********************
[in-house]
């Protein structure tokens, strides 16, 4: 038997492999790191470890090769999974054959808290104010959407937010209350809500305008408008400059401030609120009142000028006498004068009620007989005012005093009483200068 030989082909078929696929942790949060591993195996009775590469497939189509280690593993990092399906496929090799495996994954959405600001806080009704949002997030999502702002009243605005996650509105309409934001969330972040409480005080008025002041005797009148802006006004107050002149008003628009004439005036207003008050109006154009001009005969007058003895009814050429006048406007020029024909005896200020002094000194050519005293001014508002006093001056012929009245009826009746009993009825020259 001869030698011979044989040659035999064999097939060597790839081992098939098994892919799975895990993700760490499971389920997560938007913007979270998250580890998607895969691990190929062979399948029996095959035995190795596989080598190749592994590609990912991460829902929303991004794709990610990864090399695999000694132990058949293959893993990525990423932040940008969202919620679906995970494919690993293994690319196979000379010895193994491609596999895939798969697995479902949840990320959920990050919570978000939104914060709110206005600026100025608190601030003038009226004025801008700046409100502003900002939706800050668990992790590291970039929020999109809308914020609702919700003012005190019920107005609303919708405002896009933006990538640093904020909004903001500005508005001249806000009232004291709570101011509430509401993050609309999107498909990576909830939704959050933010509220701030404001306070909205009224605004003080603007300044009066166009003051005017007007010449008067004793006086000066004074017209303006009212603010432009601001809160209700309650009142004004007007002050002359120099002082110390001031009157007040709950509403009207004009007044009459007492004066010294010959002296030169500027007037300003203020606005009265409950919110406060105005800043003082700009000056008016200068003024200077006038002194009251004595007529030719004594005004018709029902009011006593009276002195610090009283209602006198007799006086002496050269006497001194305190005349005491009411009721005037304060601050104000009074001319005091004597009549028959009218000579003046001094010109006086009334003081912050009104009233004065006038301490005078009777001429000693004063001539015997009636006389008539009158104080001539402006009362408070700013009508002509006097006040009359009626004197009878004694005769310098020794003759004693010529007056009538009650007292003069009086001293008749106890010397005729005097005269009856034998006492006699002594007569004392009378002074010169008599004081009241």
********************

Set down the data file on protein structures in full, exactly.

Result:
[in-house]
């Protein structure tokens, strides 16, 4: 038997492999790191470890090769999974054959808290104010959407937010209350809500305008408008400059401030609120009142000028006498004068009620007989005012005093009483200068 030989082909078929696929942790949060591993195996009775590469497939189509280690593993990092399906496929090799495996994954959405600001806080009704949002997030999502702002009243605005996650509105309409934001969330972040409480005080008025002041005797009148802006006004107050002149008003628009004439005036207003008050109006154009001009005969007058003895009814050429006048406007020029024909005896200020002094000194050519005293001014508002006093001056012929009245009826009746009993009825020259 001869030698011979044989040659035999064999097939060597790839081992098939098994892919799975895990993700760490499971389920997560938007913007979270998250580890998607895969691990190929062979399948029996095959035995190795596989080598190749592994590609990912991460829902929303991004794709990610990864090399695999000694132990058949293959893993990525990423932040940008969202919620679906995970494919690993293994690319196979000379010895193994491609596999895939798969697995479902949840990320959920990050919570978000939104914060709110206005600026100025608190601030003038009226004025801008700046409100502003900002939706800050668990992790590291970039929020999109809308914020609702919700003012005190019920107005609303919708405002896009933006990538640093904020909004903001500005508005001249806000009232004291709570101011509430509401993050609309999107498909990576909830939704959050933010509220701030404001306070909205009224605004003080603007300044009066166009003051005017007007010449008067004793006086000066004074017209303006009212603010432009601001809160209700309650009142004004007007002050002359120099002082110390001031009157007040709950509403009207004009007044009459007492004066010294010959002296030169500027007037300003203020606005009265409950919110406060105005800043003082700009000056008016200068003024200077006038002194009251004595007529030719004594005004018709029902009011006593009276002195610090009283209602006198007799006086002496050269006497001194305190005349005491009411009721005037304060601050104000009074001319005091004597009549028959009218000579003046001094010109006086009334003081912050009104009233004065006038301490005078009777001429000693004063001539015997009636006389008539009158104080001539402006009362408070700013009508002509006097006040009359009626004197009878004694005769310098020794003759004693010529007056009538009650007292003069009086001293008749106890010397005729005097005269009856034998006492006699002594007569004392009378002074010169008599004081009241």